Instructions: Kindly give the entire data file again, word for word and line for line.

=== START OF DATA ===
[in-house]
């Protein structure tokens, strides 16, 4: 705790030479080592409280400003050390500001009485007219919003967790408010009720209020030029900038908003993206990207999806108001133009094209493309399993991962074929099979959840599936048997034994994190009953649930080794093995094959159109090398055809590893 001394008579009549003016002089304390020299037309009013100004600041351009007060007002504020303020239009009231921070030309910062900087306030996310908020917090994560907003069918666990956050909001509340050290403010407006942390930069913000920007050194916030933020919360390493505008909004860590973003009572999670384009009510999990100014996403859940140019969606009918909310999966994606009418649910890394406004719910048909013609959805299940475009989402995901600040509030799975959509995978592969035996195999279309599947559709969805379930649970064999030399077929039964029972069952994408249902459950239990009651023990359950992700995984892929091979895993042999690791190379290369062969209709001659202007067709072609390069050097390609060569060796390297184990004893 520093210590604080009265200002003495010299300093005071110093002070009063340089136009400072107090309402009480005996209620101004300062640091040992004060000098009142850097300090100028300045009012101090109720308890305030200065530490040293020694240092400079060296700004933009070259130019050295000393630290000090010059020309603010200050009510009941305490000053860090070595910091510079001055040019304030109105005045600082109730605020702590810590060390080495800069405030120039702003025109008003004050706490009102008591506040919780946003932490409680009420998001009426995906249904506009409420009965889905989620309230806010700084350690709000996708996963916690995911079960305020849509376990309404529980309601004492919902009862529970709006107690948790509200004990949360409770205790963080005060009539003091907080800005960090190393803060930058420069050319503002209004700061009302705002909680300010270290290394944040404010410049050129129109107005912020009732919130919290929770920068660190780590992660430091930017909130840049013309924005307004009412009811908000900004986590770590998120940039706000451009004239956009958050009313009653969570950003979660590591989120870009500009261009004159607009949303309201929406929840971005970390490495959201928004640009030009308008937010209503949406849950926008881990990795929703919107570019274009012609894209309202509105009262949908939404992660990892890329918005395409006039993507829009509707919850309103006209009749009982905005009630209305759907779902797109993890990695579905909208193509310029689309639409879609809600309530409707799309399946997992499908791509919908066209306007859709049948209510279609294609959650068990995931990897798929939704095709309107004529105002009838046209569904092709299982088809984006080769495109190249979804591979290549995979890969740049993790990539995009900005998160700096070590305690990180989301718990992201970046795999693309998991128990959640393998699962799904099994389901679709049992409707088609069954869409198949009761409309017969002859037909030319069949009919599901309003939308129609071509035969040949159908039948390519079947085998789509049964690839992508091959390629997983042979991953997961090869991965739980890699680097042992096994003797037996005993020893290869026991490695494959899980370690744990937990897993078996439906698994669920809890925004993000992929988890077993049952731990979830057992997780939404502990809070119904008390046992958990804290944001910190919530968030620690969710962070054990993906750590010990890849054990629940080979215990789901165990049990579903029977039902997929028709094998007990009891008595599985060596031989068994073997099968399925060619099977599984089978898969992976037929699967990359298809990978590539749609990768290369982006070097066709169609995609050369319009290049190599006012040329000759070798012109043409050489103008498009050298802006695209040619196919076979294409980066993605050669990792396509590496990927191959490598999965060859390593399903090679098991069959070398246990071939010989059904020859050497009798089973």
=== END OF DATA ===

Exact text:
[in-house]
């Protein structure tokens, strides 16, 4: 705790030479080592409280400003050390500001009485007219919003967790408010009720209020030029900038908003993206990207999806108001133009094209493309399993991962074929099979959840599936048997034994994190009953649930080794093995094959159109090398055809590893 001394008579009549003016002089304390020299037309009013100004600041351009007060007002504020303020239009009231921070030309910062900087306030996310908020917090994560907003069918666990956050909001509340050290403010407006942390930069913000920007050194916030933020919360390493505008909004860590973003009572999670384009009510999990100014996403859940140019969606009918909310999966994606009418649910890394406004719910048909013609959805299940475009989402995901600040509030799975959509995978592969035996195999279309599947559709969805379930649970064999030399077929039964029972069952994408249902459950239990009651023990359950992700995984892929091979895993042999690791190379290369062969209709001659202007067709072609390069050097390609060569060796390297184990004893 520093210590604080009265200002003495010299300093005071110093002070009063340089136009400072107090309402009480005996209620101004300062640091040992004060000098009142850097300090100028300045009012101090109720308890305030200065530490040293020694240092400079060296700004933009070259130019050295000393630290000090010059020309603010200050009510009941305490000053860090070595910091510079001055040019304030109105005045600082109730605020702590810590060390080495800069405030120039702003025109008003004050706490009102008591506040919780946003932490409680009420998001009426995906249904506009409420009965889905989620309230806010700084350690709000996708996963916690995911079960305020849509376990309404529980309601004492919902009862529970709006107690948790509200004990949360409770205790963080005060009539003091907080800005960090190393803060930058420069050319503002209004700061009302705002909680300010270290290394944040404010410049050129129109107005912020009732919130919290929770920068660190780590992660430091930017909130840049013309924005307004009412009811908000900004986590770590998120940039706000451009004239956009958050009313009653969570950003979660590591989120870009500009261009004159607009949303309201929406929840971005970390490495959201928004640009030009308008937010209503949406849950926008881990990795929703919107570019274009012609894209309202509105009262949908939404992660990892890329918005395409006039993507829009509707919850309103006209009749009982905005009630209305759907779902797109993890990695579905909208193509310029689309639409879609809600309530409707799309399946997992499908791509919908066209306007859709049948209510279609294609959650068990995931990897798929939704095709309107004529105002009838046209569904092709299982088809984006080769495109190249979804591979290549995979890969740049993790990539995009900005998160700096070590305690990180989301718990992201970046795999693309998991128990959640393998699962799904099994389901679709049992409707088609069954869409198949009761409309017969002859037909030319069949009919599901309003939308129609071509035969040949159908039948390519079947085998789509049964690839992508091959390629997983042979991953997961090869991965739980890699680097042992096994003797037996005993020893290869026991490695494959899980370690744990937990897993078996439906698994669920809890925004993000992929988890077993049952731990979830057992997780939404502990809070119904008390046992958990804290944001910190919530968030620690969710962070054990993906750590010990890849054990629940080979215990789901165990049990579903029977039902997929028709094998007990009891008595599985060596031989068994073997099968399925060619099977599984089978898969992976037929699967990359298809990978590539749609990768290369982006070097066709169609995609050369319009290049190599006012040329000759070798012109043409050489103008498009050298802006695209040619196919076979294409980066993605050669990792396509590496990927191959490598999965060859390593399903090679098991069959070398246990071939010989059904020859050497009798089973």